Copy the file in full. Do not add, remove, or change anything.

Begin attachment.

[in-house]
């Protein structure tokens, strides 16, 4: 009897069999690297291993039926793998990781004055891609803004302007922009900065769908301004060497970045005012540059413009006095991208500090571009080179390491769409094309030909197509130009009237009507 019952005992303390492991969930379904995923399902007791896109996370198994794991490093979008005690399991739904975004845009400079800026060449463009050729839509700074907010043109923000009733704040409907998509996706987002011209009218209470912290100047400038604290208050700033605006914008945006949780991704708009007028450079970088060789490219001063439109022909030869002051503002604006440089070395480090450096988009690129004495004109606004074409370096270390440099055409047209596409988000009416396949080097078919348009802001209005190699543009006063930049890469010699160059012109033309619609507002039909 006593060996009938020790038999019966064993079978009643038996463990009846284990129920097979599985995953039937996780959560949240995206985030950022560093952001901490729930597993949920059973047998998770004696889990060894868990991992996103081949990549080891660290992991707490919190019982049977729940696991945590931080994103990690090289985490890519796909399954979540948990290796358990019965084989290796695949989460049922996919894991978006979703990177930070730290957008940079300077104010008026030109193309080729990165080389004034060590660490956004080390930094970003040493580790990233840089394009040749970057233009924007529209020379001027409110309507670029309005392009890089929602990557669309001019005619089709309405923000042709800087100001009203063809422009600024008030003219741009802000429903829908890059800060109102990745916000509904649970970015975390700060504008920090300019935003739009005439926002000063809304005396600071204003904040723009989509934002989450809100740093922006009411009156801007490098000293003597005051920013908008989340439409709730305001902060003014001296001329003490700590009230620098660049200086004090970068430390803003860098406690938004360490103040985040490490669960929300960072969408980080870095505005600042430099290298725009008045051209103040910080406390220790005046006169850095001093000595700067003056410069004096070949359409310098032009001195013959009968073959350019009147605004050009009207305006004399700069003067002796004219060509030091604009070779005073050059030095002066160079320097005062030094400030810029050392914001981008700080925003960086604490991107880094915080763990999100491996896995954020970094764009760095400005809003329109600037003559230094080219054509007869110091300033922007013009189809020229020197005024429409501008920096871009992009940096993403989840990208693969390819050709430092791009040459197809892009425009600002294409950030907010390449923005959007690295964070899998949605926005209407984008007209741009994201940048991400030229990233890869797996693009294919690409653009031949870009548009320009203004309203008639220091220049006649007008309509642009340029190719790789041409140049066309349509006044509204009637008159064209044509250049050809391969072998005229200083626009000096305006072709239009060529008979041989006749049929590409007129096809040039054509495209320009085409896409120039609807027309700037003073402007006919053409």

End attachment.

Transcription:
[in-house]
């Protein structure tokens, strides 16, 4: 009897069999690297291993039926793998990781004055891609803004302007922009900065769908301004060497970045005012540059413009006095991208500090571009080179390491769409094309030909197509130009009237009507 019952005992303390492991969930379904995923399902007791896109996370198994794991490093979008005690399991739904975004845009400079800026060449463009050729839509700074907010043109923000009733704040409907998509996706987002011209009218209470912290100047400038604290208050700033605006914008945006949780991704708009007028450079970088060789490219001063439109022909030869002051503002604006440089070395480090450096988009690129004495004109606004074409370096270390440099055409047209596409988000009416396949080097078919348009802001209005190699543009006063930049890469010699160059012109033309619609507002039909 006593060996009938020790038999019966064993079978009643038996463990009846284990129920097979599985995953039937996780959560949240995206985030950022560093952001901490729930597993949920059973047998998770004696889990060894868990991992996103081949990549080891660290992991707490919190019982049977729940696991945590931080994103990690090289985490890519796909399954979540948990290796358990019965084989290796695949989460049922996919894991978006979703990177930070730290957008940079300077104010008026030109193309080729990165080389004034060590660490956004080390930094970003040493580790990233840089394009040749970057233009924007529209020379001027409110309507670029309005392009890089929602990557669309001019005619089709309405923000042709800087100001009203063809422009600024008030003219741009802000429903829908890059800060109102990745916000509904649970970015975390700060504008920090300019935003739009005439926002000063809304005396600071204003904040723009989509934002989450809100740093922006009411009156801007490098000293003597005051920013908008989340439409709730305001902060003014001296001329003490700590009230620098660049200086004090970068430390803003860098406690938004360490103040985040490490669960929300960072969408980080870095505005600042430099290298725009008045051209103040910080406390220790005046006169850095001093000595700067003056410069004096070949359409310098032009001195013959009968073959350019009147605004050009009207305006004399700069003067002796004219060509030091604009070779005073050059030095002066160079320097005062030094400030810029050392914001981008700080925003960086604490991107880094915080763990999100491996896995954020970094764009760095400005809003329109600037003559230094080219054509007869110091300033922007013009189809020229020197005024429409501008920096871009992009940096993403989840990208693969390819050709430092791009040459197809892009425009600002294409950030907010390449923005959007690295964070899998949605926005209407984008007209741009994201940048991400030229990233890869797996693009294919690409653009031949870009548009320009203004309203008639220091220049006649007008309509642009340029190719790789041409140049066309349509006044509204009637008159064209044509250049050809391969072998005229200083626009000096305006072709239009060529008979041989006749049929590409007129096809040039054509495209320009085409896409120039609807027309700037003073402007006919053409």